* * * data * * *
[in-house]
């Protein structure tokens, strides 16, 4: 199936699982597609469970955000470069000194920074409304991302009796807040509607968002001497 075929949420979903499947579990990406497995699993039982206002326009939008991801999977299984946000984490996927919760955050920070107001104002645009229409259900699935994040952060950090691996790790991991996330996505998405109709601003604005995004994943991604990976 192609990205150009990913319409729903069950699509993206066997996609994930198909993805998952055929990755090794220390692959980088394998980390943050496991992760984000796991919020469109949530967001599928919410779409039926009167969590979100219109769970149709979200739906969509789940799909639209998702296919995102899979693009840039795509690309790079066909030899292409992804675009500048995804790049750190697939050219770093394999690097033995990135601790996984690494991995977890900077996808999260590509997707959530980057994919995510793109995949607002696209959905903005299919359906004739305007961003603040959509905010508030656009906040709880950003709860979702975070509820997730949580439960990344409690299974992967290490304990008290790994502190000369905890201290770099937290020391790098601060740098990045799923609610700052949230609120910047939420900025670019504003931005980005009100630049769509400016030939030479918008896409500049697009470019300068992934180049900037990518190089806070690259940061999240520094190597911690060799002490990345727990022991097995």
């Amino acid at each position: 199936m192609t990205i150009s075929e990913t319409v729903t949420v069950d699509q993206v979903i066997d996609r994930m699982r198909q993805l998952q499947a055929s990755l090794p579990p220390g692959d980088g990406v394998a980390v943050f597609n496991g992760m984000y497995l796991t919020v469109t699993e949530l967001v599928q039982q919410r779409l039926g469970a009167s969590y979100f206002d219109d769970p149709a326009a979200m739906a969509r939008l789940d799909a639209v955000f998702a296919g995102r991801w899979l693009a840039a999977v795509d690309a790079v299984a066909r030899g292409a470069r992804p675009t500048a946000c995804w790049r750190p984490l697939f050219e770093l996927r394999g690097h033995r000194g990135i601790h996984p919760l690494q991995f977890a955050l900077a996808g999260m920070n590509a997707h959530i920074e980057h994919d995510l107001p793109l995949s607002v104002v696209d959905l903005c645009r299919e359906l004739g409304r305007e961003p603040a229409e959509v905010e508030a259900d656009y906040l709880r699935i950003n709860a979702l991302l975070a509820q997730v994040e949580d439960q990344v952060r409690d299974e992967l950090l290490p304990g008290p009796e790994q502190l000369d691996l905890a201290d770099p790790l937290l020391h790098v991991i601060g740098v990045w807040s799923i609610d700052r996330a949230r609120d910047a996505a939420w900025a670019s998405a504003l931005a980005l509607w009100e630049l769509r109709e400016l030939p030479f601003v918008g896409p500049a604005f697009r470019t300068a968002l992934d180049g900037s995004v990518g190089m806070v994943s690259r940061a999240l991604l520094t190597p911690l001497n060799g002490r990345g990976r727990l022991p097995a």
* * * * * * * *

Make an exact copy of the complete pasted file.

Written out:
[in-house]
């Protein structure tokens, strides 16, 4: 199936699982597609469970955000470069000194920074409304991302009796807040509607968002001497 075929949420979903499947579990990406497995699993039982206002326009939008991801999977299984946000984490996927919760955050920070107001104002645009229409259900699935994040952060950090691996790790991991996330996505998405109709601003604005995004994943991604990976 192609990205150009990913319409729903069950699509993206066997996609994930198909993805998952055929990755090794220390692959980088394998980390943050496991992760984000796991919020469109949530967001599928919410779409039926009167969590979100219109769970149709979200739906969509789940799909639209998702296919995102899979693009840039795509690309790079066909030899292409992804675009500048995804790049750190697939050219770093394999690097033995990135601790996984690494991995977890900077996808999260590509997707959530980057994919995510793109995949607002696209959905903005299919359906004739305007961003603040959509905010508030656009906040709880950003709860979702975070509820997730949580439960990344409690299974992967290490304990008290790994502190000369905890201290770099937290020391790098601060740098990045799923609610700052949230609120910047939420900025670019504003931005980005009100630049769509400016030939030479918008896409500049697009470019300068992934180049900037990518190089806070690259940061999240520094190597911690060799002490990345727990022991097995």
């Amino acid at each position: 199936m192609t990205i150009s075929e990913t319409v729903t949420v069950d699509q993206v979903i066997d996609r994930m699982r198909q993805l998952q499947a055929s990755l090794p579990p220390g692959d980088g990406v394998a980390v943050f597609n496991g992760m984000y497995l796991t919020v469109t699993e949530l967001v599928q039982q919410r779409l039926g469970a009167s969590y979100f206002d219109d769970p149709a326009a979200m739906a969509r939008l789940d799909a639209v955000f998702a296919g995102r991801w899979l693009a840039a999977v795509d690309a790079v299984a066909r030899g292409a470069r992804p675009t500048a946000c995804w790049r750190p984490l697939f050219e770093l996927r394999g690097h033995r000194g990135i601790h996984p919760l690494q991995f977890a955050l900077a996808g999260m920070n590509a997707h959530i920074e980057h994919d995510l107001p793109l995949s607002v104002v696209d959905l903005c645009r299919e359906l004739g409304r305007e961003p603040a229409e959509v905010e508030a259900d656009y906040l709880r699935i950003n709860a979702l991302l975070a509820q997730v994040e949580d439960q990344v952060r409690d299974e992967l950090l290490p304990g008290p009796e790994q502190l000369d691996l905890a201290d770099p790790l937290l020391h790098v991991i601060g740098v990045w807040s799923i609610d700052r996330a949230r609120d910047a996505a939420w900025a670019s998405a504003l931005a980005l509607w009100e630049l769509r109709e400016l030939p030479f601003v918008g896409p500049a604005f697009r470019t300068a968002l992934d180049g900037s995004v990518g190089m806070v994943s690259r940061a999240l991604l520094t190597p911690l001497n060799g002490r990345g990976r727990l022991p097995a």